Belly Dance Show takes MDC audience on ‘Arabian Voyage’

Belly Dance Show takes MDC audience on ‘Arabian Voyage’

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For the past two decades, the annual “Belly Dance Show” in May draws hundreds to see the swirling motions of its torso twisting dancers at Miami Dade College’s Kendall Campus.

“Arabian Voyage,” the 2016 Performing Arts Academy production, once again starred its troupe of dancers on May 7, attracting a packed house of aficionados just as the spectacular musical show each year draws newcomers to give Middle Eastern-style dancing a whirl at the School of Continuing Education and Professional Development.

Amara Sayid (her professional name) directed, choreographed and performed in the show, along with Danna Yasbet, assistant director and instructor of 40 students of all ages who demonstrated the intricate moves of the provocative dance steps. For Sayid, belly dancing started with a television soap opera.

“My sister, Aimee, and I would watch El Clon, a Brazilian program with its own colorful style of belly dancing, costuming and steps,” explained Amara who grew up in The Crossings. “We both enrolled in the program at Kendall Campus.”

Love for the art of belly dancing may have originated from a Syrian background in Amara’s parentage but, she emphasized, “People of all ages and ethnic backgrounds enjoy learning and performing Middle Eastern dancing. There are many styles, costuming and music from different countries.”

The Academy program originated at the Kendall Campus in 1997 when a few Middle Eastern dance classes were led by an internationally known artist, Samay. Throughout the years of her teaching, dance classes created one of the most popular Middle Eastern dance programs in South Florida.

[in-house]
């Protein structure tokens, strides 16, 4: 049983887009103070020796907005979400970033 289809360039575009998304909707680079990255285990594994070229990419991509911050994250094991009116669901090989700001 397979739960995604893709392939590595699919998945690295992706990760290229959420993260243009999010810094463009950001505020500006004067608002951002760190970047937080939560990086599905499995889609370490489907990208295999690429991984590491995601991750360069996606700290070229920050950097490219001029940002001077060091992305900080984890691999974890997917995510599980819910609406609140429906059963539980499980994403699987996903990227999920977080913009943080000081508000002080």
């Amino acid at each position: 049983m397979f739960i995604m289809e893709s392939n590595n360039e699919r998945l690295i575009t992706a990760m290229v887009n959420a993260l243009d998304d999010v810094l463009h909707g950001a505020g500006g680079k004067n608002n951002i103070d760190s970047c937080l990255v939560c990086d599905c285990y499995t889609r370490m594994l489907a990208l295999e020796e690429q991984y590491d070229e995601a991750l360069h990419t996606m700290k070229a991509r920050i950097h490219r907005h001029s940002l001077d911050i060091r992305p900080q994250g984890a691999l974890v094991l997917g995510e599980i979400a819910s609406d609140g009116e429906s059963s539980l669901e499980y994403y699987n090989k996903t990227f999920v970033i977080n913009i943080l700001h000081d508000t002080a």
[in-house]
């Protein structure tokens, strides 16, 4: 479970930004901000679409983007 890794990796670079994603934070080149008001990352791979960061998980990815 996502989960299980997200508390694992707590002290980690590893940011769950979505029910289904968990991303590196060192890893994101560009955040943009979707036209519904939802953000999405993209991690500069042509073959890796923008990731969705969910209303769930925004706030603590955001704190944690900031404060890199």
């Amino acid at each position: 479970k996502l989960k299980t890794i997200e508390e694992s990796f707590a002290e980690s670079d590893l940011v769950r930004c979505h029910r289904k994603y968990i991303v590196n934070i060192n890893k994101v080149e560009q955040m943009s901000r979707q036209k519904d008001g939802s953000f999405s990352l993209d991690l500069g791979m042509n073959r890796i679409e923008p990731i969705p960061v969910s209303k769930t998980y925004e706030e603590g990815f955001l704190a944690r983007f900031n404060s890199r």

In 2013, the program officially changed its name to the “Mid East Performing Arts Academy” and Samay became its creative director as Amara took the lead as artistic director, continuing Samay’s legacy of authentic Egyptian dance styles.

The belly dancing movements came from ancient Egyptian social dances, originating in India over 5,000 years ago before spreading throughout the Middle East following migrations of Gypsy tribes.

The 32-year-old mother of a son, Vincent, born in January, Amara as Adriana Quintero daily applies other design skills to projects for Planned Systems International, Washington, DC. She graduated with a BA in Fine Arts from the University of Miami in Graphics and Design, and an MBA from Phoenix University. Her husband, Andrew Quintero, is an ITT technician

“The love of the dance comes first, but it also makes an empowerment statement for women,” Amara added, noting the belly dance is only one type of a solo, improvised dance with variations depending upon the region of a country and traditions of costuming and dance style. New styles have evolved in the West as its popularity has spread globally

“There’s no limit to age,” said Ileana Garcia, a 53-year-old housewife in Lago Mar, who said she caught the excitement after attending a campus yoga class. “Once you try it, you just get hooked.”

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